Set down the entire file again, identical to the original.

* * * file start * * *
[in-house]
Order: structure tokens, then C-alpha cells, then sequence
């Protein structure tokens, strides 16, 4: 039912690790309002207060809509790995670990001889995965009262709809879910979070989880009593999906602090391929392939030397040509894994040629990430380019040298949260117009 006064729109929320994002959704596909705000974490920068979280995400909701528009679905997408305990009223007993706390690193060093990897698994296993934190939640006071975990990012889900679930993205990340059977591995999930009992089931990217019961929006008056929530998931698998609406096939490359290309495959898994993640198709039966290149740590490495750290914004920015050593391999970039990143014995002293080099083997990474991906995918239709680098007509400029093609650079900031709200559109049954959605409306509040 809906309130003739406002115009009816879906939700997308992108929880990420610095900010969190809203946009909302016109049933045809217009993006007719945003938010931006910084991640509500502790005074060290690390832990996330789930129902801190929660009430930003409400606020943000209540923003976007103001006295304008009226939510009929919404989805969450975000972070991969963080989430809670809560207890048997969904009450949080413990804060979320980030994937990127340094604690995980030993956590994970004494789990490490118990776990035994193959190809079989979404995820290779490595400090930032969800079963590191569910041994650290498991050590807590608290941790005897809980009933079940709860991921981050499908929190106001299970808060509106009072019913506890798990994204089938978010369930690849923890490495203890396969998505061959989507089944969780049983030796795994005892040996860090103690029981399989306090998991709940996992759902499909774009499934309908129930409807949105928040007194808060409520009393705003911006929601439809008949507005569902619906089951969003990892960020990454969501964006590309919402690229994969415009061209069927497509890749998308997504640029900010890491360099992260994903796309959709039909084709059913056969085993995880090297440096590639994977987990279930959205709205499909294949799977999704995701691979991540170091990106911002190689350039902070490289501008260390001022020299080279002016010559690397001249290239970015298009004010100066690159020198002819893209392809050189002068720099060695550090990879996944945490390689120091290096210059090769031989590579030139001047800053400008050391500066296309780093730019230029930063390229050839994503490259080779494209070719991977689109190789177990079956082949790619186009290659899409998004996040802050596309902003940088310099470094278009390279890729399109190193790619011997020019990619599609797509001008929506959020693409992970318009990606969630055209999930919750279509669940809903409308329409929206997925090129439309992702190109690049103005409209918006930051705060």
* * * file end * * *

[in-house]
Order: structure tokens, then C-alpha cells, then sequence
């Protein structure tokens, strides 16, 4: 039912690790309002207060809509790995670990001889995965009262709809879910979070989880009593999906602090391929392939030397040509894994040629990430380019040298949260117009 006064729109929320994002959704596909705000974490920068979280995400909701528009679905997408305990009223007993706390690193060093990897698994296993934190939640006071975990990012889900679930993205990340059977591995999930009992089931990217019961929006008056929530998931698998609406096939490359290309495959898994993640198709039966290149740590490495750290914004920015050593391999970039990143014995002293080099083997990474991906995918239709680098007509400029093609650079900031709200559109049954959605409306509040 809906309130003739406002115009009816879906939700997308992108929880990420610095900010969190809203946009909302016109049933045809217009993006007719945003938010931006910084991640509500502790005074060290690390832990996330789930129902801190929660009430930003409400606020943000209540923003976007103001006295304008009226939510009929919404989805969450975000972070991969963080989430809670809560207890048997969904009450949080413990804060979320980030994937990127340094604690995980030993956590994970004494789990490490118990776990035994193959190809079989979404995820290779490595400090930032969800079963590191569910041994650290498991050590807590608290941790005897809980009933079940709860991921981050499908929190106001299970808060509106009072019913506890798990994204089938978010369930690849923890490495203890396969998505061959989507089944969780049983030796795994005892040996860090103690029981399989306090998991709940996992759902499909774009499934309908129930409807949105928040007194808060409520009393705003911006929601439809008949507005569902619906089951969003990892960020990454969501964006590309919402690229994969415009061209069927497509890749998308997504640029900010890491360099992260994903796309959709039909084709059913056969085993995880090297440096590639994977987990279930959205709205499909294949799977999704995701691979991540170091990106911002190689350039902070490289501008260390001022020299080279002016010559690397001249290239970015298009004010100066690159020198002819893209392809050189002068720099060695550090990879996944945490390689120091290096210059090769031989590579030139001047800053400008050391500066296309780093730019230029930063390229050839994503490259080779494209070719991977689109190789177990079956082949790619186009290659899409998004996040802050596309902003940088310099470094278009390279890729399109190193790619011997020019990619599609797509001008929506959020693409992970318009990606969630055209999930919750279509669940809903409308329409929206997925090129439309992702190109690049103005409209918006930051705060």